How to check for undefined in JavaScript

When a variable is declared without being assigned a value its initial value is undefined.

How do you check if a value is undefined in JavaScript?

The short answer

In modern browsers you can safely compare the variable directly to undefined:

if (name === undefined) {...}

Some people argue against comparing with undefined because old browsers allowed its value to be re-assigned like this:

undefined = "test"

After that re-assignment, comparing with undefined directly would no longer correctly detect whether a variable was assigned a value.

However, this behavior was fixed in 2009 with ECMAScript 5: undefined

The value of undefined is undefined (see 8.1). This property has the attributes { [[Writable]]: false, [[Enumerable]]: false, [[Configurable]]: false }.

In modern browsers it's no longer possible to re-assign the global undefined value.

What if I need to support IE8 and older?

Generally, comparing directly to undefined is still safe. There's no practical reason for an application to re-assign the value of undefined.

Thomas Eding demonstrates this with an convincing analogy:

I don't hear people telling me that I shouldn't use setTimeout because someone can

window.setTimeout = function () {
    alert("Got you now!");

Bottom line, the "it can be redefined" argument to not use a raw === undefined is bogus.

If you are still concerned, there are two ways to check if a value is undefined even if the global undefined has been overwritten.

You can use the void operator to obtain the value of undefined. This will work even if the global window.undefined value has been over-written:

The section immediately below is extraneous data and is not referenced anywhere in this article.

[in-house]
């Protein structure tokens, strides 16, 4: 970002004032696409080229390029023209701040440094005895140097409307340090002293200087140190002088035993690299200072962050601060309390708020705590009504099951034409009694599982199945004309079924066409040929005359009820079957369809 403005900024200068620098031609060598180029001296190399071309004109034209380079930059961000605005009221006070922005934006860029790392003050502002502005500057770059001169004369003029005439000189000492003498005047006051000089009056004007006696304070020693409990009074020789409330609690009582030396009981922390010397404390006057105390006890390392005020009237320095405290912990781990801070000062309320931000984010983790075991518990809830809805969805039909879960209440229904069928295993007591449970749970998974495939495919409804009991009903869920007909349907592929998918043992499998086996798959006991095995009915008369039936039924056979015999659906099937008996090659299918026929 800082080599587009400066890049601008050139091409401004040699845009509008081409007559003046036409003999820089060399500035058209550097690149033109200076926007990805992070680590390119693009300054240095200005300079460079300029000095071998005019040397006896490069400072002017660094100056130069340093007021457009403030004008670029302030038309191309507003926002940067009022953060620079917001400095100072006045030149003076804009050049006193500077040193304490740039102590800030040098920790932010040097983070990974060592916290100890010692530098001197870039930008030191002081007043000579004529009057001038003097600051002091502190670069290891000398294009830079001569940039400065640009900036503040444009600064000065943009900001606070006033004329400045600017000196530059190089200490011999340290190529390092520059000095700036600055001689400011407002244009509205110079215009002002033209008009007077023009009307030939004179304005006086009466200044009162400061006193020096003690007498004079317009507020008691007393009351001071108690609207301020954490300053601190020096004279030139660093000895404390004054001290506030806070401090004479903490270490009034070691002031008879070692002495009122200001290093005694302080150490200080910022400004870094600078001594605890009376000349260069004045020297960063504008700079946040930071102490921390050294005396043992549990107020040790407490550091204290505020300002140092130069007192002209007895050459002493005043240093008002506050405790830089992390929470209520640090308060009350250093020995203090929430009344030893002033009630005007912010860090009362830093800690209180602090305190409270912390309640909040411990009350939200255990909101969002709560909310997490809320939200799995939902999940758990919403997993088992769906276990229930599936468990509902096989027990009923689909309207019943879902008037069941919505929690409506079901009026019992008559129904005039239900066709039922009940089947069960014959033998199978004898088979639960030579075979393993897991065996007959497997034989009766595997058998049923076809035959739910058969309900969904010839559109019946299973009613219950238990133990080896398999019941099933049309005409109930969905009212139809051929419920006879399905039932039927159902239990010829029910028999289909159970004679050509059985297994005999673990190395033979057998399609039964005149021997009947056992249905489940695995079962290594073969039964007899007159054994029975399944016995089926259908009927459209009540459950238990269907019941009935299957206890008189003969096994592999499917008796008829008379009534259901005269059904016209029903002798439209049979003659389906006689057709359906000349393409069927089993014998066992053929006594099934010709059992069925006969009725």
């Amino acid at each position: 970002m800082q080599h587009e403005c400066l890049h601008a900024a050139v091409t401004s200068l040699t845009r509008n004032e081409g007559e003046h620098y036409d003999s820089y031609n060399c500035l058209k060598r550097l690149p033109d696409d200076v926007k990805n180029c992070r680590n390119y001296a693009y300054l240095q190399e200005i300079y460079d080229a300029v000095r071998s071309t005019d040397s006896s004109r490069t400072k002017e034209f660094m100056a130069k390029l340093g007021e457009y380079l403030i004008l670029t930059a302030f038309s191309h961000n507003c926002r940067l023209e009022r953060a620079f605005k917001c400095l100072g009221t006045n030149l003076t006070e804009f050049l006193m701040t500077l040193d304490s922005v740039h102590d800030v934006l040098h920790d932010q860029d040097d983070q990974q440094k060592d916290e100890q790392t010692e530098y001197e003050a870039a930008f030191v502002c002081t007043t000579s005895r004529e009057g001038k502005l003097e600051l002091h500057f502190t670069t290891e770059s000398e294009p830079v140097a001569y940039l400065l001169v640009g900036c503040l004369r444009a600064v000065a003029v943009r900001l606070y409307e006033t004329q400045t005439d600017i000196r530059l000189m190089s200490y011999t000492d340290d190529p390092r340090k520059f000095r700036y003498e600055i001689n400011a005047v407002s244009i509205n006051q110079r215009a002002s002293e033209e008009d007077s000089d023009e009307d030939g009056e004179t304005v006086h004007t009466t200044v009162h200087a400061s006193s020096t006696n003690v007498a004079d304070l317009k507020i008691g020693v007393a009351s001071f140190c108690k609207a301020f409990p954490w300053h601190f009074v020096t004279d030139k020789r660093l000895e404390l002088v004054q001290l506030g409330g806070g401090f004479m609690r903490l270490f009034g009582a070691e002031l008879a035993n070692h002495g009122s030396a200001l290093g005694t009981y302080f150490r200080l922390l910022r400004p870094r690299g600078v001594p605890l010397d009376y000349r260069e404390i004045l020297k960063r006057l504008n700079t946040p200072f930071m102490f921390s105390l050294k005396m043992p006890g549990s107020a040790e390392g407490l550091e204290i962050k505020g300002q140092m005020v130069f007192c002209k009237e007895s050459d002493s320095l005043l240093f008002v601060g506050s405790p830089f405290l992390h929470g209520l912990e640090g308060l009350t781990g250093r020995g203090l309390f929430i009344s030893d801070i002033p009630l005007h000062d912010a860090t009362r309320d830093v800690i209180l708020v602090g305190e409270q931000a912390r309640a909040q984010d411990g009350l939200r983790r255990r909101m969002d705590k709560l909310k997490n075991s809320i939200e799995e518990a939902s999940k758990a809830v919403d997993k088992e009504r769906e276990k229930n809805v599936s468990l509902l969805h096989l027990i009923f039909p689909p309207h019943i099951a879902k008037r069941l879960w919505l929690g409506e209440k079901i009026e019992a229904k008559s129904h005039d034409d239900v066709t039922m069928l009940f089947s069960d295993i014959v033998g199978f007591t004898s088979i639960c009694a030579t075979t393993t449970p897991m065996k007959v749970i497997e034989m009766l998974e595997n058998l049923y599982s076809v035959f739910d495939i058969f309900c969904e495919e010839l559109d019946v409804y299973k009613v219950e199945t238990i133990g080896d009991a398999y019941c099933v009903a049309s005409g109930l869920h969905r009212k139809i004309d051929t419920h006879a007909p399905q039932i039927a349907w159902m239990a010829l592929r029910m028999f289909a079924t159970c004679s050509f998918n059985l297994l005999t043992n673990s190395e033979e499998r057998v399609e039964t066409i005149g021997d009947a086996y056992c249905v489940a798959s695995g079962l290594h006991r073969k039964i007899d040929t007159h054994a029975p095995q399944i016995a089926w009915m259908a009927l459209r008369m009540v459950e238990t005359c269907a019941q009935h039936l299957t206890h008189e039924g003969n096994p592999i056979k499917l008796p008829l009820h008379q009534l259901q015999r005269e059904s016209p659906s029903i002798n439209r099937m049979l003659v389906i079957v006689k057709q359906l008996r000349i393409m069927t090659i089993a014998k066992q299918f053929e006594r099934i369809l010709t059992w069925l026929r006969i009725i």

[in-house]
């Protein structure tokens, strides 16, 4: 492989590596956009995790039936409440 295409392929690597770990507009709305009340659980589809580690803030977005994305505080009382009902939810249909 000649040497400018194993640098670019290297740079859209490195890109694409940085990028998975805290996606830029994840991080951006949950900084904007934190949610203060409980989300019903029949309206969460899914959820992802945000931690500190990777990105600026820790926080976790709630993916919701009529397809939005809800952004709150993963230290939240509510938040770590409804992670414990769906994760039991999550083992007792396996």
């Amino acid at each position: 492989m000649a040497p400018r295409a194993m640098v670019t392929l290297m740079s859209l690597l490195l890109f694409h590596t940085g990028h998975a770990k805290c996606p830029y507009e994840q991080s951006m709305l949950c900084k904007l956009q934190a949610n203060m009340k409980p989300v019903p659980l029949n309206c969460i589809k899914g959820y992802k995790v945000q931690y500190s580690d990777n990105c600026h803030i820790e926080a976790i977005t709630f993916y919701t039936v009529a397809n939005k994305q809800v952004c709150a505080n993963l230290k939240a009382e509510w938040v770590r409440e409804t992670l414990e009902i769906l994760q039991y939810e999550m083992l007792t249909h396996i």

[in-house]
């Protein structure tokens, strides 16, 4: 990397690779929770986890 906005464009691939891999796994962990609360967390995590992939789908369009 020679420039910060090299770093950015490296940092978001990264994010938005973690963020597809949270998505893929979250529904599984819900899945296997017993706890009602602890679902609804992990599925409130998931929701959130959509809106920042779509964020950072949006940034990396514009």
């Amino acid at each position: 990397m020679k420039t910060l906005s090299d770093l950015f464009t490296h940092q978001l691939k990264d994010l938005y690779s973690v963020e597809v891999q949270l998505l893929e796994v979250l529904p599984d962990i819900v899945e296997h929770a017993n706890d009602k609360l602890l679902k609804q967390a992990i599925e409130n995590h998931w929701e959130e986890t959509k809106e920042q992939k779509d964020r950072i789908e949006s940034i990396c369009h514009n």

if (name === void(0)) {...}

The zero in this example doesn't have any special meaning, you could just as well use 1 or function(){}. void(anything) will always evaluate to undefined.

Alternatively, you can use the typeof operator to safely check if a value was assigned. Instead of comparing to the global undefined value you check if the value's type is "undefined":

if (typeof name === "undefined") {...}

Note that this is slightly different from the previous options. Even if name wasn't declared typeof would still say it's undefined. If you compared an undeclared variable to undefined or void(0) you would instead get a ReferenceError.

But don't use void(0) directly

Avoid using void(0) or typeof x === "undefined" verbatim in code. These expressions aren't self-explanatory and should be wrapped in an isUndefined function like this:

function isUndefined(value){
    // Obtain `undefined` value that's
    // guaranteed to not have been re-assigned
    var undefined = void(0);
    return value === undefined;

Many utility libraries already have this functionality built in, for example there's an _.isUndefined function in Underscore.js.

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